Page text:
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PostPosted: Thu Dec 13, 2018 9:43 am 
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Joined: Fri Jul 13, 2018 9:01 am
Posts: 97
Location: Near Austin, TX
Hi folks,

Sailing has always been that "yes that would be cool, own and operate a 30' sail boat and sail the world" kind of thing. So I'm wanting to give it a try (less teh 30' sail boat) with my son. We have two yaks, a PA 14 and Revo 13. Does anyone have any recommended sailing basics book to read?

Thank you,

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Roy Niswanger


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PostPosted: Thu Dec 13, 2018 11:29 am 
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Joined: Tue Jul 19, 2005 6:29 pm
Posts: 2646
Location: High Point, NC
You can start with the very basic yet highly informative sailing instructions from Hobie, which I believe are on this very website.

Next, try Sailing For Dummies. There is one chapter, #4 I think that covers the aspects of point of sail and sail trim that are quite good.

From there, go out and do it. What seems a bit overwhelming at first will become second nature in time.


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PostPosted: Thu Dec 13, 2018 12:18 pm 
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Joined: Fri Jul 13, 2018 9:01 am
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Location: Near Austin, TX
Tom Kirkman wrote:
You can start with the very basic yet highly informative sailing instructions from Hobie, which I believe are on this very website.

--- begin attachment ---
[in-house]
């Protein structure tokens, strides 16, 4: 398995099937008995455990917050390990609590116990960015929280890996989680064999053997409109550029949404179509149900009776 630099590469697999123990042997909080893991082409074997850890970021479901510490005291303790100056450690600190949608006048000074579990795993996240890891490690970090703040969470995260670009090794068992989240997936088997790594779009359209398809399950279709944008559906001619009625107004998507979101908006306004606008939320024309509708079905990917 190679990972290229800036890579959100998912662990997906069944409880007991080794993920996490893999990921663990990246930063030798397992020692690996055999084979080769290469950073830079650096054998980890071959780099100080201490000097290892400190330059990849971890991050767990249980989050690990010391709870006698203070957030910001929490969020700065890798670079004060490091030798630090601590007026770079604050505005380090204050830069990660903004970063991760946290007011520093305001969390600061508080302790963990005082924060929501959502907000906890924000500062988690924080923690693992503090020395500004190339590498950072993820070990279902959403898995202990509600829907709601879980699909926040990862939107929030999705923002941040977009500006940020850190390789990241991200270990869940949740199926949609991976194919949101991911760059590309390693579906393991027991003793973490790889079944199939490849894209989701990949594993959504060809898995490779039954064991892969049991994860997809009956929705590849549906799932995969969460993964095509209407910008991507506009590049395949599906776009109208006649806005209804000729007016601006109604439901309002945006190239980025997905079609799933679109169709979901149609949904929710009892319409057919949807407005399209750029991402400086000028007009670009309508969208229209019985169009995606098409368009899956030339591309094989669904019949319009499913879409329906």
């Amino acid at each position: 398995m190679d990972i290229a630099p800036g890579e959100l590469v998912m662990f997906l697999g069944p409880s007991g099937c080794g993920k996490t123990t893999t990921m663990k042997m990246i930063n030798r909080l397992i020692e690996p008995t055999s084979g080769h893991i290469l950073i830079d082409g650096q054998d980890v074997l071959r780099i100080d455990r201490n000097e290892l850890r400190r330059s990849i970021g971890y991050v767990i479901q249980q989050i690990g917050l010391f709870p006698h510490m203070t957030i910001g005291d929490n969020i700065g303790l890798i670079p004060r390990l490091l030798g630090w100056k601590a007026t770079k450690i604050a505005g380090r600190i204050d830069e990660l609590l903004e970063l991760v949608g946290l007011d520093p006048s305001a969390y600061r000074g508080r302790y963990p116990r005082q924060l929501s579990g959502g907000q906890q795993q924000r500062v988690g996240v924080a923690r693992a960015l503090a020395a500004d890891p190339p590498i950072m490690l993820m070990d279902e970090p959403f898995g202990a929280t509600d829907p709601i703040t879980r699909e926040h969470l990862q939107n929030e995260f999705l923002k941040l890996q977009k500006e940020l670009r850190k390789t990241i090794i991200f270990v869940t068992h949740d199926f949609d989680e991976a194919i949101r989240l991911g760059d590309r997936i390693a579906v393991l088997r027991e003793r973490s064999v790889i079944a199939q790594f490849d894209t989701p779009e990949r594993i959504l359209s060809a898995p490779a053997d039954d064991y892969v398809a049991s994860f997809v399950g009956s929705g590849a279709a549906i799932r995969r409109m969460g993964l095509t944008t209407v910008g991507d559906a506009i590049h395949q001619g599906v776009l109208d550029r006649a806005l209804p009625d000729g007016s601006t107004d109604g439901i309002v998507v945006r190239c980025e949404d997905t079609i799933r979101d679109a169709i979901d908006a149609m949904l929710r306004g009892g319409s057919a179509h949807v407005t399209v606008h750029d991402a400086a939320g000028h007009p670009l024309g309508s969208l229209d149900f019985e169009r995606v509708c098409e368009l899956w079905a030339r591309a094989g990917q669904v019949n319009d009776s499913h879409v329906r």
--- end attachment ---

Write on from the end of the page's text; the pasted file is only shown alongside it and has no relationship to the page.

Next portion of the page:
Next, try Sailing For Dummies. There is one chapter, #4 I think that covers the aspects of point of sail and sail trim that are quite good.

From there, go out and do it. What seems a bit overwhelming at first will become second nature in time.


Thank you Kirkman, I've already placed an order for Sailing for Dummies at Half Priced Books.

Need some time off to work on setting up the Hobie Sail kit on our Revo 13 and Pa 14.

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Roy Niswanger


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PostPosted: Fri Dec 14, 2018 5:33 am 
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Joined: Sat Aug 16, 2014 4:00 pm
Posts: 559
On the main hobie site, clik on the support section and bring up the how-to brochure that goes along with the sail kit. It is very concise, so read carefully. I think they recommend to always pedal while sailing, which I highly disagree with. If you are so inclined, just be sure your pedals stay straight up so the fins point straight down and form a daggerboard to resist side drift. The laws in physics causes them to slowly drift apart when your attention wanes (as you can see on videos) so check often or rig a device.

As for books, it pays to check out several to see if they speak your language. Some are pictorial and others are wordy for better or worse. I think I learned most about casual sailing my monohull from a library book about catamaran racing... simply because it was so articulate about theories in common with all sailboats. Right now I happened to pick up a "Sailing" library book in the colorful Eyewitness series, but it seems worthless clutter.

There are excellent pictorial guides online that I have run across with wide clear arrows showing force vectors, etc. Also there are great youtube videos like from the "RYA" royal yacht association - mostly about racing but also very professional introductions looking to bring in newbies into sailing. I watch their dinghy ones because I think a sailboat has to be within 8 to 18 feet to be lively and fun.